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Health Matters 7/7: Celebrating 50 Years of Mental Health Care in Central New Jersey and Beyond

By Peter Thomas, PhD

When Penn Medicine Princeton House Behavioral Health first opened its doors in July 1971, the way mental health care was delivered was dramatically different than it is today.

Treatment for behavioral health conditions, such as depression, anxiety and substance use, typically involved an extended stay in the hospital—normally at least a month—until the patient was well enough to return home.

That was 50 years ago.

Today, individuals have access to high-quality inpatient care for acute conditions, and also to a full spectrum of evidence-based, intensive outpatient programs specifically designed to meet an individual’s unique needs.

As Princeton House celebrates 50 years of providing behavioral health care in Central New Jersey and beyond, the following offers a brief look into how treatment for mental health conditions at Princeton House has evolved over the past five decades and how attitudes toward mental illness are changing.

How has Princeton House grown since it opened in 1971?

Princeton House has grown from a 70-bed inpatient campus to a comprehensive behavioral healthcare provider with a wide range of evidence-based treatment programs for children, adolescents and adults struggling with mental health issues, substance use, or a combination of both.

Board-certified psychiatrists and skilled professionals provide acute care for patients at Princeton House’s 116-bed inpatient facility as well as intensive outpatient services at five locations throughout Central and Southern New Jersey.

Moreover, Princeton House offers inpatient eating disorders care at the 22-bed Princeton Center for Eating Disorders at Penn Medicine Princeton Medical Center and has a six-bed unit in the Emergency Department as well as an electroconvulsive therapy suite for both inpatient and outpatient care.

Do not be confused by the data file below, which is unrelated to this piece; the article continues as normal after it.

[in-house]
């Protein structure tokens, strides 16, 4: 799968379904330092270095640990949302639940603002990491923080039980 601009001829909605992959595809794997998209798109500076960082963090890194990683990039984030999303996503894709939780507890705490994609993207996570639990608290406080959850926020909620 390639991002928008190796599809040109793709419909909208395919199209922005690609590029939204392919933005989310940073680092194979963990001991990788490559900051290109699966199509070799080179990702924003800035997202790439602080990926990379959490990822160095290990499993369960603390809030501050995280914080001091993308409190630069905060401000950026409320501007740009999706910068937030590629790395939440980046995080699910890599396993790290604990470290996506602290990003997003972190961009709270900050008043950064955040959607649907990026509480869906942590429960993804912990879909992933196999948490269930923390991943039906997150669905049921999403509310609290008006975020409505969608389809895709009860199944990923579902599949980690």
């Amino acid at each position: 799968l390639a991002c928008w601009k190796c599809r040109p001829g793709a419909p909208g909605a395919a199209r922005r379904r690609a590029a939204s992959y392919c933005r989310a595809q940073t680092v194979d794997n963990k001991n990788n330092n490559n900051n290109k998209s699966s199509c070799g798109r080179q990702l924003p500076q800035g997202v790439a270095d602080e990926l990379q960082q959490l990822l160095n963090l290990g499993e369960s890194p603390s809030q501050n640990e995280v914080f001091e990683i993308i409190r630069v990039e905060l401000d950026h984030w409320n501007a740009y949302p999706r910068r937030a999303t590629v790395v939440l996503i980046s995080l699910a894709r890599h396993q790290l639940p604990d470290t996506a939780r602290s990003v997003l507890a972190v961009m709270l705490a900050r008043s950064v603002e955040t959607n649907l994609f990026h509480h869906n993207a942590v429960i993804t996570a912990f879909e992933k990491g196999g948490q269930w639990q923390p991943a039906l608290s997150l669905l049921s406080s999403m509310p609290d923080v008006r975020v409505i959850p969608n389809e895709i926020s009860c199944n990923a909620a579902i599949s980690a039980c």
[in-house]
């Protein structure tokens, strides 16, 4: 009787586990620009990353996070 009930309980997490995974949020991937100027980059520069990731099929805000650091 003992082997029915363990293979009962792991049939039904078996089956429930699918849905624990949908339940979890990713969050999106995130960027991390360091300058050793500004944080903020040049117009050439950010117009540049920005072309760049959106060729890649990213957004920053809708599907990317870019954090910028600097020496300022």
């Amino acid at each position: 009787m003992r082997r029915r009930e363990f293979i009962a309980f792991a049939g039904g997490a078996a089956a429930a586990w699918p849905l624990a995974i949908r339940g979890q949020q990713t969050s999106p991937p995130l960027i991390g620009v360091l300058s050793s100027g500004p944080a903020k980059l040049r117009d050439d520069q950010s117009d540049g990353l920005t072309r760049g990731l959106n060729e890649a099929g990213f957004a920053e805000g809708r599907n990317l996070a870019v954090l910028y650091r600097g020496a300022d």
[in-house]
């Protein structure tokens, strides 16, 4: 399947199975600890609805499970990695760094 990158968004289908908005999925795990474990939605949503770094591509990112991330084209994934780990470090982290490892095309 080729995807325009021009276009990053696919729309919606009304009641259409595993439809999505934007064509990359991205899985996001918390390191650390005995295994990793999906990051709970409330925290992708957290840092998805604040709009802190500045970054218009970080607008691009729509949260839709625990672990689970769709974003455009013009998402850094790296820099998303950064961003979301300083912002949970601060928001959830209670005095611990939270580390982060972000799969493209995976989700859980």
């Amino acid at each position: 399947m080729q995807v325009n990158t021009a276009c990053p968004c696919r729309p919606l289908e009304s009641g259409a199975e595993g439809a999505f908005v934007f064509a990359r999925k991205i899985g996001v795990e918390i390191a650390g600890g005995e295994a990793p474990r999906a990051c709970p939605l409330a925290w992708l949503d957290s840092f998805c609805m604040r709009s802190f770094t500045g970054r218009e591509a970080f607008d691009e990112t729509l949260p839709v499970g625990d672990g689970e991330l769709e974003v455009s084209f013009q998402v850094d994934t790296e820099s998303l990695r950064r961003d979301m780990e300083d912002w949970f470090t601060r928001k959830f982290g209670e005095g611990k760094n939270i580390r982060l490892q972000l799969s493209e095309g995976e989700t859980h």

What specialty programs does Princeton House offer?

As behavioral healthcare has become more evidence-based and systematic in how it is delivered, Princeton House has expanded to offer more than a dozen specialty programs and tracks to meet unique developmental (child, adolescent, young adult, adult, older adult) diagnostic, and gender-related needs.

For example, Princeton House offers a variety of specialized services for women, including a Women’s Trauma and Addiction track and an Emotion Regulation track. Care is typically rooted in dialectical behavior therapy, which helps patients tolerate distress, regulate emotions, and interact effectively with others.

Following the success of the Women’s Program, Princeton House launched its Men’s Program to provide men who experienced traumatic events in their lives a safe, and trust-filled environment to share their experiences, learn from one another, and recover.

Another example is the Older Adult Program, which was one of the first specialty programs to be established at Princeton House. Older adults typically experience different life challenges than younger adults—for instance the death of a spouse or loved one, loss of independence—so it makes sense to have a program specifically for them.